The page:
PANNES, JOHN B. (1837-1909). Captain and aide-de-camp, United States Volunteers; captain, 178th New York Infantry; ordnance officer, 17th New York Veteran Infantry, Company I; first lieutenant and adjutant, 9th New York Infantry, Company A. Born in Cologne, Germany, Pannes immigrated to the United States when he was nineteen years old. He filed papers for naturalization on September 6, 1859. During the Civil War, he enlisted as a private at New York City on April 23, 1861, and mustered into Company A of the 9th New York, known familiarly as Hawkins’ Zouaves, on May 4. He was promoted to sergeant on October 14, 861, and to quartermaster sergeant on March 20, 1862, at which time he transferred into the Field and Staff. On May 20, 1863, he mustered out at New York City. Pannes re-enlisted as first lieutenant on June 5, 1863, at New York City, and was commissioned into the Field and Staff of the 9th New York four days later. He was promoted to first lieutenant and adjutant upon his enlistment. On October 14, 1863, he mustered out at New York City when his regiment was consolidated with the 17th New York Veteran Infantry. As per The History of the 9th Regiment by Lieutenant Matthew J. Graham, Pannes was slightly wounded in the neck at the Battle of Antietam on September 17, 1862, where he was commanded by Lieutenant Colonel Edgar A. Kimball (see), and was one of the men who became an officer when the regiment was consolidated. He was commissioned into Company I of the 17th on December 30, 1863, the same day as his promotion to second lieutenant.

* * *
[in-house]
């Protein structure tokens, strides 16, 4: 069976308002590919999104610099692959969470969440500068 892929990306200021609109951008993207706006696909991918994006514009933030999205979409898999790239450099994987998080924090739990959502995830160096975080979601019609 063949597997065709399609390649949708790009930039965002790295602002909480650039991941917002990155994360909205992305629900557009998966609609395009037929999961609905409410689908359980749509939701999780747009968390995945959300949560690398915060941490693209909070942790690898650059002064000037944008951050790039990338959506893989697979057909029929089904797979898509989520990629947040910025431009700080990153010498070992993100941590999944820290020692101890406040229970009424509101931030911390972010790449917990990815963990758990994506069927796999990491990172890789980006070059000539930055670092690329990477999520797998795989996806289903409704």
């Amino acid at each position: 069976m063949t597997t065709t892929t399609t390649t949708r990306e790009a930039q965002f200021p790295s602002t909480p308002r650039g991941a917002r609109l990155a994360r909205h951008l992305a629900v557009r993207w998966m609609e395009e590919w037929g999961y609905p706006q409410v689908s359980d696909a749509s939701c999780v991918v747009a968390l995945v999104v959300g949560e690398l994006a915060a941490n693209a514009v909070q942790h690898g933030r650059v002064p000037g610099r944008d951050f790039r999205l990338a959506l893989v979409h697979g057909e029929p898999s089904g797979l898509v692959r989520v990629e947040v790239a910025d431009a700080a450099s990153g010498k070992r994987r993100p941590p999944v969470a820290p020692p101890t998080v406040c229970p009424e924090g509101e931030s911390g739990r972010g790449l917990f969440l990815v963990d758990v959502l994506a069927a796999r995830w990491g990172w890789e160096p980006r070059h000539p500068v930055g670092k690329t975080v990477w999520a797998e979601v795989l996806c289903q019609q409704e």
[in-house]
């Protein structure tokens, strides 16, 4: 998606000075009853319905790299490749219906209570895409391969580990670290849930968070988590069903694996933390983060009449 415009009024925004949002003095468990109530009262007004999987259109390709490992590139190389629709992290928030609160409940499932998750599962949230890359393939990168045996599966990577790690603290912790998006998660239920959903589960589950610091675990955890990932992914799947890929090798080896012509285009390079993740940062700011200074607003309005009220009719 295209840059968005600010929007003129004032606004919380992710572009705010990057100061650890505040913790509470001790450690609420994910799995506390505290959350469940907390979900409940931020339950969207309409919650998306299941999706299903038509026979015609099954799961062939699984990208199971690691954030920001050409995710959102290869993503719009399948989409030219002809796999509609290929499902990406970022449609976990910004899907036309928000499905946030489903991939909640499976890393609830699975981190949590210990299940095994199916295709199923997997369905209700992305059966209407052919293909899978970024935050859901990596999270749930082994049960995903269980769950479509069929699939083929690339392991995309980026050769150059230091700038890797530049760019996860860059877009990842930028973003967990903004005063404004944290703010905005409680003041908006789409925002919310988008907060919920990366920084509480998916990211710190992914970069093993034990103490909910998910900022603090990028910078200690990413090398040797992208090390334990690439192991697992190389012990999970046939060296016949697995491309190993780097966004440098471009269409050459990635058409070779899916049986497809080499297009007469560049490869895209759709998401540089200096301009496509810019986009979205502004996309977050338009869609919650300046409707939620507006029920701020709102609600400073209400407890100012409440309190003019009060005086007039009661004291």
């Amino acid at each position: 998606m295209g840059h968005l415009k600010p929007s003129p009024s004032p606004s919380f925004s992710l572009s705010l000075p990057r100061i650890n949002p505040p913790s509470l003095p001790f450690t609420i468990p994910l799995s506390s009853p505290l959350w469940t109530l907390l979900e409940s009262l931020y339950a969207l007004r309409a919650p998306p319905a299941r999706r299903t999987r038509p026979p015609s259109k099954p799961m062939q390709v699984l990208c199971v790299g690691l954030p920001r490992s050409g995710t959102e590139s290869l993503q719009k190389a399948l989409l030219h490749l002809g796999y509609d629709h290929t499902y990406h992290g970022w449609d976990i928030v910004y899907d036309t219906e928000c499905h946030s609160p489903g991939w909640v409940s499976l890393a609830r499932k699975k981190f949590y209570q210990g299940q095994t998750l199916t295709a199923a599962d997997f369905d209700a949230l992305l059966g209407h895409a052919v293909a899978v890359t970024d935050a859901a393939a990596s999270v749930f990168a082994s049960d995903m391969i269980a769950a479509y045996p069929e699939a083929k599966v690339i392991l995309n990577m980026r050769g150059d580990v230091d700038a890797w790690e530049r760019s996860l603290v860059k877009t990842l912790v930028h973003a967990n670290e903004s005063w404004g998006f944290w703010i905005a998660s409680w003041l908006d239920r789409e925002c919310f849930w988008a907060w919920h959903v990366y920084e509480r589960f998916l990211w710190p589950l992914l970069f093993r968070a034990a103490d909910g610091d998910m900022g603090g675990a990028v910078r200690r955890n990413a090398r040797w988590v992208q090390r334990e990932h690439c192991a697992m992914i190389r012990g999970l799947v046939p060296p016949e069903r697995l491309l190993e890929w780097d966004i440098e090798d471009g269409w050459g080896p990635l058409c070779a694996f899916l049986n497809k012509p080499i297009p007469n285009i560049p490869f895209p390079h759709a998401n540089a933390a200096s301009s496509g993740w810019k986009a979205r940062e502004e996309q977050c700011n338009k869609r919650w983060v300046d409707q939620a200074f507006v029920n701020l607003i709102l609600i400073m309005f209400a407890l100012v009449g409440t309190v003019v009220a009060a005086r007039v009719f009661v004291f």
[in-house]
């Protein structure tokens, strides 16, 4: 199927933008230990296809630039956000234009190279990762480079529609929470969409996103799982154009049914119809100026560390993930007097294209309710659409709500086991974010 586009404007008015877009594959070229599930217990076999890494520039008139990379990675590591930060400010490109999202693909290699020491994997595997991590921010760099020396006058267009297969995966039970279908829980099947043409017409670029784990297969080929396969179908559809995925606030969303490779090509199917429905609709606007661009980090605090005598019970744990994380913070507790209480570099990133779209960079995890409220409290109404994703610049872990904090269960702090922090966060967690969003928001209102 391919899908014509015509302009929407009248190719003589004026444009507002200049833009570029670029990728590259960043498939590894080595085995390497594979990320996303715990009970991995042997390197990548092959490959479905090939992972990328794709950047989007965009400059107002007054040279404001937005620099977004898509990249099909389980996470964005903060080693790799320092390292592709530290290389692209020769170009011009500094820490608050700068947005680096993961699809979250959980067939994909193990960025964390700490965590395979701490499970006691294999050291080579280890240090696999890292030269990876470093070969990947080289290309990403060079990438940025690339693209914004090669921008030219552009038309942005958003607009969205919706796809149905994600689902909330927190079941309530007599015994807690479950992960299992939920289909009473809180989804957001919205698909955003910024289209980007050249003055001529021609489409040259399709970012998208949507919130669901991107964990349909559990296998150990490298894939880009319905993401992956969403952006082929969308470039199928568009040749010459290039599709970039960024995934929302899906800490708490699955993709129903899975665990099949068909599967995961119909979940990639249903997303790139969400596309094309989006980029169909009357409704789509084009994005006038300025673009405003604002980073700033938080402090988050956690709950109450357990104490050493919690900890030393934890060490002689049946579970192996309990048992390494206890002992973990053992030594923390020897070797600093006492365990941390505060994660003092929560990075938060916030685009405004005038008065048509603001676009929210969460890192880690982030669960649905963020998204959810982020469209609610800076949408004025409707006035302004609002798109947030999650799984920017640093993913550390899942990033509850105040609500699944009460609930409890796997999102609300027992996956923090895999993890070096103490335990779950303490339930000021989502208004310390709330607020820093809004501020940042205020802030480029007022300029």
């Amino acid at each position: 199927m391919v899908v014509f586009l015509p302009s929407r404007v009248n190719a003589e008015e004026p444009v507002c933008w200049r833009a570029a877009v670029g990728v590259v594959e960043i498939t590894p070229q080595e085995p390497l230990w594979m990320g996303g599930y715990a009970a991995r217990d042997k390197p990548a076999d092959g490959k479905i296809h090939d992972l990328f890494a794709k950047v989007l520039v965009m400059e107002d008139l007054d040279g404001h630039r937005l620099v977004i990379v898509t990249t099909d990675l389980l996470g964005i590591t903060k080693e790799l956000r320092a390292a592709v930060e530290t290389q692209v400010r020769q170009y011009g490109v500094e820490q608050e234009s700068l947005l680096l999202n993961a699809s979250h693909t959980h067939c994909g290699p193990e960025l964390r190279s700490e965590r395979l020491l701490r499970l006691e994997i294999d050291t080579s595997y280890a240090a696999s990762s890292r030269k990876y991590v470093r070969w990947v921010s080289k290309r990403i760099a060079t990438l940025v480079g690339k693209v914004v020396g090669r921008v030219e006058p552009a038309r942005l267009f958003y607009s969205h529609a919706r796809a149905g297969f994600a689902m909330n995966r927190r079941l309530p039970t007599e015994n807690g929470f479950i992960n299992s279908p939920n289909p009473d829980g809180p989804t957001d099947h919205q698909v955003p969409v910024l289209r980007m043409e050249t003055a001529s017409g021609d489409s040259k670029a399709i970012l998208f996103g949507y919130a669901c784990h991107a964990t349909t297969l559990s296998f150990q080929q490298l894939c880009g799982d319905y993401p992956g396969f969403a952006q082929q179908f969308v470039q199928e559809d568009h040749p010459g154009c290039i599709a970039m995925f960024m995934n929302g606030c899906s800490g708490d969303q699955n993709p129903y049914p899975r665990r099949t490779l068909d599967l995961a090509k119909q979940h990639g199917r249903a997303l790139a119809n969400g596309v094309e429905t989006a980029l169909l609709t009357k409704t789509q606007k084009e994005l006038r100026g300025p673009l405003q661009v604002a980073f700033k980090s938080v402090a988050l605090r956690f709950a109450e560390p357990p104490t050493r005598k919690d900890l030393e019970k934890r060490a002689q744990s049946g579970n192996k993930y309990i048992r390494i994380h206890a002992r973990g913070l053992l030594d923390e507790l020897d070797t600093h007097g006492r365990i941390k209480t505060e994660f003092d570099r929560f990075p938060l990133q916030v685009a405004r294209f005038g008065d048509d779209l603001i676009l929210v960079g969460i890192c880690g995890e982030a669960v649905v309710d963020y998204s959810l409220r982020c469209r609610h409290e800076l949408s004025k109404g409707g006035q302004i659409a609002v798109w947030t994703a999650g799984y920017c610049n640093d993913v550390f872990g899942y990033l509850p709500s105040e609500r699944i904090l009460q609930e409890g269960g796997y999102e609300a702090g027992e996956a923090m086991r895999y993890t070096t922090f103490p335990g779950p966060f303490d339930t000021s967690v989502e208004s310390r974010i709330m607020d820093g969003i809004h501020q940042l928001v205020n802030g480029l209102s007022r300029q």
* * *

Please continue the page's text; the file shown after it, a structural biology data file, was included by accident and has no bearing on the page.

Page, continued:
On January 15, 1864, Pannes achieved the rank of acting ordnance officer of the 16th Army Corps in the Mississippi. Major General A. J. Smith, in his report to headquarters describing the operations in Red River, Louisiana, in 1864, commended Pannes for his untiring efforts, and wrote of his staff, “Arms, eyes, and heads seemed their main attributes during the whole campaign.” Subsequently, he served as a captain in the 178th New York, effective after he was commissioned into that regiment on March 14, 1865. He was appointed captain and aide-de-camp of United States Volunteers on March 23, 1865, relieved of military responsibilities on September 4, 1865, as per Special Order no. 43, Extract 14, and mustered out October 12, 1865.

After returning to New York City, Pannes studied law and was admitted to the bar on December 16, 1868. According to his obituary in The New York Times, which confirms his Civil War service, Pannes was a law partner of his former commander, General Rush C. Hawkins, and another comrade, George A. C. Burnett, from the end of the Civil War until 1907, in the firm Hawkins, Barnett & Pannes; subsequently, he was a senior partner at the law firm of Pannes & Blau. The 1870 census indicates that he was a lawyer living in New York City in the household of Caroline Clark. The New York Times reported on February 28, 1877, that Pannes was elected president and treasurer of the New York Dispensary.